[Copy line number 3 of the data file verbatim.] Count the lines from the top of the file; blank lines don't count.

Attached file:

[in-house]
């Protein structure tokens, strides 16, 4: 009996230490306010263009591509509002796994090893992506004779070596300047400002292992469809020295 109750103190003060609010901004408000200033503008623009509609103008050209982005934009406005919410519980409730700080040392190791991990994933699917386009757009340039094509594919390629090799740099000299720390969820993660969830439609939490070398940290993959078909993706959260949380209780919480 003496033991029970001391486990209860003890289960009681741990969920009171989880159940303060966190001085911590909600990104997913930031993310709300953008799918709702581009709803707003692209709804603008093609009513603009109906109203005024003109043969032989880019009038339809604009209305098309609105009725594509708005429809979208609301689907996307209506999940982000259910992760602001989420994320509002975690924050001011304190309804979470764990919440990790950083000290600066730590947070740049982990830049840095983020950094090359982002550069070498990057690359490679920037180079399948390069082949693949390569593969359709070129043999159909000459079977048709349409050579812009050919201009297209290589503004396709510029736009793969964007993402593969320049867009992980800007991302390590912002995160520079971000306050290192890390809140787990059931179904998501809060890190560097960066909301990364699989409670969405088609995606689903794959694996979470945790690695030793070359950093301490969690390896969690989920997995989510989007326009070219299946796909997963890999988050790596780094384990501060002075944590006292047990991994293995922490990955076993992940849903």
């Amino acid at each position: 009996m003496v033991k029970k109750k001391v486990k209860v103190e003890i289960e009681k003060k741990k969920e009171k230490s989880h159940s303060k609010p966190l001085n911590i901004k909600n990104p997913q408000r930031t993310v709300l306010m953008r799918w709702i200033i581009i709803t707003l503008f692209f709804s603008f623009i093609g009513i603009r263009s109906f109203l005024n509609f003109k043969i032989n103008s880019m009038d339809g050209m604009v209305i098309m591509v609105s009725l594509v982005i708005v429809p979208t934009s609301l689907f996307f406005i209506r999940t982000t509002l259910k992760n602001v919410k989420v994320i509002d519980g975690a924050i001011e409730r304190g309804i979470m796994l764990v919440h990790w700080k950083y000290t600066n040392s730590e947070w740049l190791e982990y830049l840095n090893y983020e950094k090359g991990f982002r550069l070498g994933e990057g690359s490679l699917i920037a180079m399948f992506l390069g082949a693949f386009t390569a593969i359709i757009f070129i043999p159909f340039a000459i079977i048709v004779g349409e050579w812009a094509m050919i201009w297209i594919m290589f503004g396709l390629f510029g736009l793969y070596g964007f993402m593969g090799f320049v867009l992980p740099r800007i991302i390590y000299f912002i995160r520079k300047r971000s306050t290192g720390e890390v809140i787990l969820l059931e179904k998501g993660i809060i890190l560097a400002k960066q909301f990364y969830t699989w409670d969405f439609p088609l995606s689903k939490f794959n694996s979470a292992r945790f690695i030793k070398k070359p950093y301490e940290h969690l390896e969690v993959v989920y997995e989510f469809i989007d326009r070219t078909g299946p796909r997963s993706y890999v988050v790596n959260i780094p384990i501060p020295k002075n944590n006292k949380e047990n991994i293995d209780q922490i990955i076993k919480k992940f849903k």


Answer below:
């Amino acid at each position: 009996m003496v033991k029970k109750k001391v486990k209860v103190e003890i289960e009681k003060k741990k969920e009171k230490s989880h159940s303060k609010p966190l001085n911590i901004k909600n990104p997913q408000r930031t993310v709300l306010m953008r799918w709702i200033i581009i709803t707003l503008f692209f709804s603008f623009i093609g009513i603009r263009s109906f109203l005024n509609f003109k043969i032989n103008s880019m009038d339809g050209m604009v209305i098309m591509v609105s009725l594509v982005i708005v429809p979208t934009s609301l689907f996307f406005i209506r999940t982000t509002l259910k992760n602001v919410k989420v994320i509002d519980g975690a924050i001011e409730r304190g309804i979470m796994l764990v919440h990790w700080k950083y000290t600066n040392s730590e947070w740049l190791e982990y830049l840095n090893y983020e950094k090359g991990f982002r550069l070498g994933e990057g690359s490679l699917i920037a180079m399948f992506l390069g082949a693949f386009t390569a593969i359709i757009f070129i043999p159909f340039a000459i079977i048709v004779g349409e050579w812009a094509m050919i201009w297209i594919m290589f503004g396709l390629f510029g736009l793969y070596g964007f993402m593969g090799f320049v867009l992980p740099r800007i991302i390590y000299f912002i995160r520079k300047r971000s306050t290192g720390e890390v809140i787990l969820l059931e179904k998501g993660i809060i890190l560097a400002k960066q909301f990364y969830t699989w409670d969405f439609p088609l995606s689903k939490f794959n694996s979470a292992r945790f690695i030793k070398k070359p950093y301490e940290h969690l390896e969690v993959v989920y997995e989510f469809i989007d326009r070219t078909g299946p796909r997963s993706y890999v988050v790596n959260i780094p384990i501060p020295k002075n944590n006292k949380e047990n991994i293995d209780q922490i990955i076993k919480k992940f849903k």